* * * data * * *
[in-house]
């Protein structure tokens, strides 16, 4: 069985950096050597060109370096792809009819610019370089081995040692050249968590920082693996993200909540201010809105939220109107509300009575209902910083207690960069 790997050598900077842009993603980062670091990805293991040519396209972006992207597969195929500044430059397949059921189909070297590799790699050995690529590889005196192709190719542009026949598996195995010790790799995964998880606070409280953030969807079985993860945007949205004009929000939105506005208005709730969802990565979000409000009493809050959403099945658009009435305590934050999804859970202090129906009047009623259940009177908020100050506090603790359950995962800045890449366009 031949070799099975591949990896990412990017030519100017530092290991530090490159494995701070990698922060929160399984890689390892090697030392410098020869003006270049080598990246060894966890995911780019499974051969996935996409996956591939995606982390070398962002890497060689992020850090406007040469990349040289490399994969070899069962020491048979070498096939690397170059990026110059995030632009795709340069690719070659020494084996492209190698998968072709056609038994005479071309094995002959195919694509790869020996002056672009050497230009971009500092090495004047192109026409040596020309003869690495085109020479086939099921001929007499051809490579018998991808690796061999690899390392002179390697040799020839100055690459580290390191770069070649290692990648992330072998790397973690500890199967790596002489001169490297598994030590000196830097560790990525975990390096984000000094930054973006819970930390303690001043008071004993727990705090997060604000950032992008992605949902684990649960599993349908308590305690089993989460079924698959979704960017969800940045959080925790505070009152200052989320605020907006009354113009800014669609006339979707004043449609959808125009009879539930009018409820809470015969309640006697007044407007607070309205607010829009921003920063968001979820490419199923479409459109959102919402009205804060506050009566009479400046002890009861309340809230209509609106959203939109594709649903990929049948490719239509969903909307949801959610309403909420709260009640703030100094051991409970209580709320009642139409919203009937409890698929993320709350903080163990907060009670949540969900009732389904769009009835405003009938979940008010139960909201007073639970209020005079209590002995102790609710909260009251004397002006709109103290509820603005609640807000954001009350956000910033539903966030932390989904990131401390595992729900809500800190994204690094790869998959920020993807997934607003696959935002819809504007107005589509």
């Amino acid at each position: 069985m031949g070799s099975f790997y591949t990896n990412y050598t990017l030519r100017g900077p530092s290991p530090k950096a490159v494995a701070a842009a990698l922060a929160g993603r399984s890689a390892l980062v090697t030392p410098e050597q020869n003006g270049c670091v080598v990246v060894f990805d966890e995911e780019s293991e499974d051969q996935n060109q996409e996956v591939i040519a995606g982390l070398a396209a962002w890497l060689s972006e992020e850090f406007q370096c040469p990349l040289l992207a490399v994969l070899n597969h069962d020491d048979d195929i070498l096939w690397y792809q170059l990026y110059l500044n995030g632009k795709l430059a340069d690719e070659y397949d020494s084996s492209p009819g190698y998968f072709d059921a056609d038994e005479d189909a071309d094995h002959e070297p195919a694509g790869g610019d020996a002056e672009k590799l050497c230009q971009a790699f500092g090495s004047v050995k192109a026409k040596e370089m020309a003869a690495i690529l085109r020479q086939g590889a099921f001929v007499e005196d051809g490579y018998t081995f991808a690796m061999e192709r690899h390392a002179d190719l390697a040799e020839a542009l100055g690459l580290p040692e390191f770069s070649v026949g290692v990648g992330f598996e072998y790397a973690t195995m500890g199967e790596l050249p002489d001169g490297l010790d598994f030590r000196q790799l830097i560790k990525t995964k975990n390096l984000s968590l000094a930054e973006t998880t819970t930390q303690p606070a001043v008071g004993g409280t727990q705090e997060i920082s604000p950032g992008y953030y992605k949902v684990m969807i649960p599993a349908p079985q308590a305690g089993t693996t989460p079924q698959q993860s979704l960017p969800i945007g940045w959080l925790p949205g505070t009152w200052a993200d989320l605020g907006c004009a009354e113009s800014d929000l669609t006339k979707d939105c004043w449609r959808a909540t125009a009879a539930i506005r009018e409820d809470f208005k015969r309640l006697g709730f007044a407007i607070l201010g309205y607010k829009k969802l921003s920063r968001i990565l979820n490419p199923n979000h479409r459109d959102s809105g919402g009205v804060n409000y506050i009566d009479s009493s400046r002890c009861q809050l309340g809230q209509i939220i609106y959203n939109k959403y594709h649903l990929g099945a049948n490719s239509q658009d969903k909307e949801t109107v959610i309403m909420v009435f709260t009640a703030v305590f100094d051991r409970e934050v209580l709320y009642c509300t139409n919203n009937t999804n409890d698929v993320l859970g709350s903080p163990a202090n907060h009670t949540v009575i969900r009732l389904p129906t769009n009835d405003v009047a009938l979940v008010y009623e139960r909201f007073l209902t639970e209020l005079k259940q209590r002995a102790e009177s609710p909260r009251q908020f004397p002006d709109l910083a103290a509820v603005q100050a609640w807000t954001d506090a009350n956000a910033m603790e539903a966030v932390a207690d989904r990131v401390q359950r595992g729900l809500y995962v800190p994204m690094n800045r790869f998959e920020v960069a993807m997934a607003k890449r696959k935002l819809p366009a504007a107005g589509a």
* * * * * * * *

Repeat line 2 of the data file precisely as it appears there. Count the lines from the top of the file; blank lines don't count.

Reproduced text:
């Protein structure tokens, strides 16, 4: 069985950096050597060109370096792809009819610019370089081995040692050249968590920082693996993200909540201010809105939220109107509300009575209902910083207690960069 790997050598900077842009993603980062670091990805293991040519396209972006992207597969195929500044430059397949059921189909070297590799790699050995690529590889005196192709190719542009026949598996195995010790790799995964998880606070409280953030969807079985993860945007949205004009929000939105506005208005709730969802990565979000409000009493809050959403099945658009009435305590934050999804859970202090129906009047009623259940009177908020100050506090603790359950995962800045890449366009 031949070799099975591949990896990412990017030519100017530092290991530090490159494995701070990698922060929160399984890689390892090697030392410098020869003006270049080598990246060894966890995911780019499974051969996935996409996956591939995606982390070398962002890497060689992020850090406007040469990349040289490399994969070899069962020491048979070498096939690397170059990026110059995030632009795709340069690719070659020494084996492209190698998968072709056609038994005479071309094995002959195919694509790869020996002056672009050497230009971009500092090495004047192109026409040596020309003869690495085109020479086939099921001929007499051809490579018998991808690796061999690899390392002179390697040799020839100055690459580290390191770069070649290692990648992330072998790397973690500890199967790596002489001169490297598994030590000196830097560790990525975990390096984000000094930054973006819970930390303690001043008071004993727990705090997060604000950032992008992605949902684990649960599993349908308590305690089993989460079924698959979704960017969800940045959080925790505070009152200052989320605020907006009354113009800014669609006339979707004043449609959808125009009879539930009018409820809470015969309640006697007044407007607070309205607010829009921003920063968001979820490419199923479409459109959102919402009205804060506050009566009479400046002890009861309340809230209509609106959203939109594709649903990929049948490719239509969903909307949801959610309403909420709260009640703030100094051991409970209580709320009642139409919203009937409890698929993320709350903080163990907060009670949540969900009732389904769009009835405003009938979940008010139960909201007073639970209020005079209590002995102790609710909260009251004397002006709109103290509820603005609640807000954001009350956000910033539903966030932390989904990131401390595992729900809500800190994204690094790869998959920020993807997934607003696959935002819809504007107005589509």